Monday, November 5, 2012

MERLOT Evaluation

MERLOT Evaluation of Uncle Tom's Cabin and American Culture by Stephen Railton of the University of Virginia

In a few short weeks, the students in my 9th grade Honors English class will be beginning Huck Finn by Mark Twain, and we will be reading excerpts of Uncle Tom's Cabin by Harriet Beecher Stowe to further their understanding of the historical and cultural context surrounding that time period in the south. 

Quality of Content:
  1. The software does appear to present valid (correct) concepts, models, and skills as it seems to come from credible sources, and the documentation of sources is extensive. The range of materials available is also extensive. It ranges from anti-slavery texts to christian texts, from minstrel shows to pro-slavery responses, and even to African America responses and American reviews. It has articles going all the way back to 1852-1930.
  2. The software presents educationally significant concepts, models, and skills for the discipline because it provides outside texts that are both historical fiction and non-fiction and can be used to supplement the reading of Huck Finn. It connects different aspects of the text to a larger historical and cultural issue that plagued the US for a very long time. IT also has a multitude of ways to view the information at hand, so it can be accessible for a variety of students and educators. 
Potential Effectiveness as a Teaching-Learning Tool:
  1. The stage(s) in the learning process/cycle these materials could most likely be used would be in the beginning stages of introducing the background and setting of the story, so in terms of the explanation it would make the most sense. It could also be used as a demonstration, or further exploration of the reading of Huck Finn itself. So once kids already have a  grasp on what is going on in the south at this time, here is another lens to look through, or another text by a different author to be used to gain context and understanding. It could be used in the practice or applying stages as well, as it itself is not the main text but a connection piece.
  2. The learning objectives are of course an in-depth comprehension of the text, but also of the characters themselves through both direct and indirect characterization. Some essential questions that arise are:
    1. How does one construct a hero?
    2. How can we view these characters as heroes on a journey?
    3. How do we further our understanding of the societal issues surrounding this text?
    4. How does an individual confront social norms he/she disagrees with?
    5. How can authors use comedy and satire to the serious work of challenging those norms?
    6. How can the common elements of mythic tales help us understand this text?
    7. Does the interactive/media-rich presentation of material improve faculty and students' abilities to teach and learn the materials?
  3. I believe the use of this website can be readily integrated into current curriculum and pedagogy within the discipline. It is very user-friendly and has many supplemental information that will be extremely useful when leading students through the text. 
  4. The software can be used in a variety of ways to achieve teaching and learning goals. It can be used to reinforce different perspectives, to hear first-hand accounts and responses as to what life was like in the 19th century and early 20th. 
  5. As always, we want students to not only read the text, but feel as though they are a part of the text. We need them, as engaged and active readers, to be able to fully comprehend not just the plot and the characters, but the greater underlying issues that makes this story still timeless and relevant, but also historically, culturally and socially important.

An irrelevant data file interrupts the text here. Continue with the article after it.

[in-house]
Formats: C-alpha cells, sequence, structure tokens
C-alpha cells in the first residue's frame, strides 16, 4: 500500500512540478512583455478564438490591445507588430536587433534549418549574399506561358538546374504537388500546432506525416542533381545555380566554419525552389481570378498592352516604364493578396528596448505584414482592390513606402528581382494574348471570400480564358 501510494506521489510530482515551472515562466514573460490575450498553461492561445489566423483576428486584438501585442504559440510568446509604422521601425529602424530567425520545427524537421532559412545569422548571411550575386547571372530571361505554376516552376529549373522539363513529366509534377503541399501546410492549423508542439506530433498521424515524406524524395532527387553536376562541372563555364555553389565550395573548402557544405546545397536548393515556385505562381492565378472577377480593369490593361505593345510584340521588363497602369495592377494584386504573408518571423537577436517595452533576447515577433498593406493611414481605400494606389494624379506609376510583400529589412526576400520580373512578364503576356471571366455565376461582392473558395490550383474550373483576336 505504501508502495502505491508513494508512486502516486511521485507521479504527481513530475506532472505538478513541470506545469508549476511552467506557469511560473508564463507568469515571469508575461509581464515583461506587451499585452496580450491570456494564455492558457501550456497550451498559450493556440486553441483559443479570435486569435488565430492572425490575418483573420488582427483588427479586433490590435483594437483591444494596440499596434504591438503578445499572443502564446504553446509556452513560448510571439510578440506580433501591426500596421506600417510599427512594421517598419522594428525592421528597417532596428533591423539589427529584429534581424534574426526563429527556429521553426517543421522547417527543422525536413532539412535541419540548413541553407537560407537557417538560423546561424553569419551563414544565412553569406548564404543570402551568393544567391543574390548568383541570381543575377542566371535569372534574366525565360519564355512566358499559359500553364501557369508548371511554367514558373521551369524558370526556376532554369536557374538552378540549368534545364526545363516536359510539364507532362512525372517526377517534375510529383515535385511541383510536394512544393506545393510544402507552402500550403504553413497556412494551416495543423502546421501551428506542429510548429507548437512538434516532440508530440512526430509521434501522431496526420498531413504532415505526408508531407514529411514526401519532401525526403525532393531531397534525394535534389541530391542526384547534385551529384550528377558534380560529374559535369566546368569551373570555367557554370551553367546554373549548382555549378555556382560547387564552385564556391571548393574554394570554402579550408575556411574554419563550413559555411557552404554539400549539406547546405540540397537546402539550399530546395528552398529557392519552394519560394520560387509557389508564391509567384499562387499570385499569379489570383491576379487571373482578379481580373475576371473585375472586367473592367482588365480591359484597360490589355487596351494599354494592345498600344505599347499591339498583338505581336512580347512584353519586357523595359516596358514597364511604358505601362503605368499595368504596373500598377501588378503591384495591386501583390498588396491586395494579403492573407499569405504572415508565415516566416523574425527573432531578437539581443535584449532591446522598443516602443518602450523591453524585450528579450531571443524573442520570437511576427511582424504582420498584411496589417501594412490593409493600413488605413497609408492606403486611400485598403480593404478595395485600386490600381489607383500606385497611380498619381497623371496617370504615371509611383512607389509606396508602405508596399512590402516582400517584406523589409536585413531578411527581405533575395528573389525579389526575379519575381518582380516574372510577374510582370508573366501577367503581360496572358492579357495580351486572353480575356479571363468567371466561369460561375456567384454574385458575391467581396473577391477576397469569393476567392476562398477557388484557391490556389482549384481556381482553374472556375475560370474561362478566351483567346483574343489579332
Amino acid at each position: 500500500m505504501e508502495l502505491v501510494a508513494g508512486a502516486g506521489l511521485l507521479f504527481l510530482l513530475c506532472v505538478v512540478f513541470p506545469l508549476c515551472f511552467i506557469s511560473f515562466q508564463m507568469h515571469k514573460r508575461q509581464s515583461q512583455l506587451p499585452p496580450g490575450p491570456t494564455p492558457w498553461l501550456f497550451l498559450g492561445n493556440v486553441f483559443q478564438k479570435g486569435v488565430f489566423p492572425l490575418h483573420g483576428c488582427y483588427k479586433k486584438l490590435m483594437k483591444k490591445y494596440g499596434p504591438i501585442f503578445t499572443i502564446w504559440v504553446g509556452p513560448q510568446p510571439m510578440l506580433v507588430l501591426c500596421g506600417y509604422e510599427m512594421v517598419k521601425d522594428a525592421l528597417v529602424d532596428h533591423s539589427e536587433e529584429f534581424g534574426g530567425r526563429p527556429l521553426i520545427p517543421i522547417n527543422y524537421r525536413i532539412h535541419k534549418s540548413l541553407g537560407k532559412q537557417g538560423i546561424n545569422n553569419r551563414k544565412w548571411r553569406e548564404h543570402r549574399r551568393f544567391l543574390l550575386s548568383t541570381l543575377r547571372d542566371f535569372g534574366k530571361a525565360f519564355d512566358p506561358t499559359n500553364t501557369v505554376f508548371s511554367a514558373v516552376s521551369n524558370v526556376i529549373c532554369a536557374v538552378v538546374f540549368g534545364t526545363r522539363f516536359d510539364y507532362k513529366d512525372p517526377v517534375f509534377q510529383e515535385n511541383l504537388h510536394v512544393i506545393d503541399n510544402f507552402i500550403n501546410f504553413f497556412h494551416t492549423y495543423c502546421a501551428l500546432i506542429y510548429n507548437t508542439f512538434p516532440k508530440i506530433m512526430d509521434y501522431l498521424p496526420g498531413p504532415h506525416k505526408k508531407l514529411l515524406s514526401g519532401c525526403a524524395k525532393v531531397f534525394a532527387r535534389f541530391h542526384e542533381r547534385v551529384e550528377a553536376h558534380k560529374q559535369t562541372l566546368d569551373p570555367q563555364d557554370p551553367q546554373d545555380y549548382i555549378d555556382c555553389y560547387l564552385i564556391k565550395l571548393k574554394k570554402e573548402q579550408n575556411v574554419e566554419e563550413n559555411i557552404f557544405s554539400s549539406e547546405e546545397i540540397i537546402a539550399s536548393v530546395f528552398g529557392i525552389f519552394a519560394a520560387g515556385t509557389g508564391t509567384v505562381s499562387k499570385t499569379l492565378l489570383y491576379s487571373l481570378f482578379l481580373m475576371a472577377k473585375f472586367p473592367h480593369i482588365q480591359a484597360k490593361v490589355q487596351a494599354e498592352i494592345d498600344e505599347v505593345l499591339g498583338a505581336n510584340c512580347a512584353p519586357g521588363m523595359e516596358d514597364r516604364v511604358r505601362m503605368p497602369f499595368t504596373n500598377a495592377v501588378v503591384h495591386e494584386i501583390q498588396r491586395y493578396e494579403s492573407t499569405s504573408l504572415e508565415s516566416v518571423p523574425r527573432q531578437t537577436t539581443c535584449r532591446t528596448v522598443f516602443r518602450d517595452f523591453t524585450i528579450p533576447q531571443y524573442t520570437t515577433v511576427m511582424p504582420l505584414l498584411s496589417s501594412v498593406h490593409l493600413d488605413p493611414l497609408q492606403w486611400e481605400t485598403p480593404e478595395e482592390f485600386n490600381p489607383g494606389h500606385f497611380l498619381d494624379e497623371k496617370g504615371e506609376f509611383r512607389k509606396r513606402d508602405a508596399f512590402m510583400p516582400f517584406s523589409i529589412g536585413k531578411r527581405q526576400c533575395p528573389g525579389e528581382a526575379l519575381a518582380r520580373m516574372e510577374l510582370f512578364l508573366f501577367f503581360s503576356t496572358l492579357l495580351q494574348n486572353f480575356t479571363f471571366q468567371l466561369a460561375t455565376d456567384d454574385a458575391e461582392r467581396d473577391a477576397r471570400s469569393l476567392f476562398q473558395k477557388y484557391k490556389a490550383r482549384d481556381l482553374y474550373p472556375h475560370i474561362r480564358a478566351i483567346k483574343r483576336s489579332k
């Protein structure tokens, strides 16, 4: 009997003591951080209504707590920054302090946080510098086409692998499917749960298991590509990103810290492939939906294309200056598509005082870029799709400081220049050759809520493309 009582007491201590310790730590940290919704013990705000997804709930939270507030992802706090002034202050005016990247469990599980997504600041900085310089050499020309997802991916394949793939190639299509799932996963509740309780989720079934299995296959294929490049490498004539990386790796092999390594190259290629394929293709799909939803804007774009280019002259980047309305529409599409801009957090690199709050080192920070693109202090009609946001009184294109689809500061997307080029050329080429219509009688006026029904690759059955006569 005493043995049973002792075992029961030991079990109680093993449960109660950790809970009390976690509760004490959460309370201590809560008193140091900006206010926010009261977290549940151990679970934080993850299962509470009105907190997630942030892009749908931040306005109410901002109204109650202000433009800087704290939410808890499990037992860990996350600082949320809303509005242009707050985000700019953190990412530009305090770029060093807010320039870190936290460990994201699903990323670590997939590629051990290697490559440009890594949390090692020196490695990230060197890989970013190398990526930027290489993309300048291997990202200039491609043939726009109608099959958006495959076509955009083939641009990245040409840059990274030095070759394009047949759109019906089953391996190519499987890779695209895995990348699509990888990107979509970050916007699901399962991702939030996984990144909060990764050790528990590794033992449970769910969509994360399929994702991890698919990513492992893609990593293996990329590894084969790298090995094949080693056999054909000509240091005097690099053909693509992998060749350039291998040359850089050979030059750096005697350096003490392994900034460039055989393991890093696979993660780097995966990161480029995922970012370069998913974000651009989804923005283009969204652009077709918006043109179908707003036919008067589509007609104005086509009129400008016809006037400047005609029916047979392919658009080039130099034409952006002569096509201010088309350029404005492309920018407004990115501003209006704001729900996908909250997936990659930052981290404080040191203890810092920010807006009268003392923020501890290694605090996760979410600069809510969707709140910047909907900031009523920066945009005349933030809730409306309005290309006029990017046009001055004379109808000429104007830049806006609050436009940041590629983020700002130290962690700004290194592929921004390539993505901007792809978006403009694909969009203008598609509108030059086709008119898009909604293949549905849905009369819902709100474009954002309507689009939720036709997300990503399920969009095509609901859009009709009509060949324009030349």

6. In terms of assignments for honors students, I think there can be many assignments one can use. Whether they are choosing an article to annotate or mark up and bring in to present as an artifact they are an expert on, or to use a think aloud process when going through an older text in partners, or even to simply explore what the site has to offer. I was thinking of even having the students, as it is a safe environment, present the differing  responses from the two points of views in terms of anti-slavery and pro-slavery. 
Ease of Use:
  1. Are the labels, buttons, menus, text, and general layout of the computer interface consistent and visually distinct? The buttons are extremely easy to use, and based on the user, one can change the way they view the information--there's a search mode, browse mode or interpret mode. Browse does seem the easiest for me to handle visually. 
  2. Does the user get trapped in the material? Not at all--even though there is a LOT of information to sort through.
  3. Can the user get lost easily in the material? I guess one could if there wasn't something specific they were looking for and if they were simply just looking for any material that popped out to them as the were searching.
  4. Does the module provide feedback about the system status and the user's responses? I'm not sure I understand this questions.
  5. Does the module provide appropriate flexibility in its use? Yes, you can change up the way you view the information to suit your own style. 
  6. Does the learning material require a lot of documentation, technical support, and/or instruction for most students to successfully use the software? I do not believe it does. 
  7. Does the material present information in ways that are familiar for students? Absolutely. 
  8. Does the material present information in ways that would be attractive to students? I think it may seem a bit out-dated in its presentation to some, but noting extremely unfamiliar to how information online has been presented before. 

No comments:

Post a Comment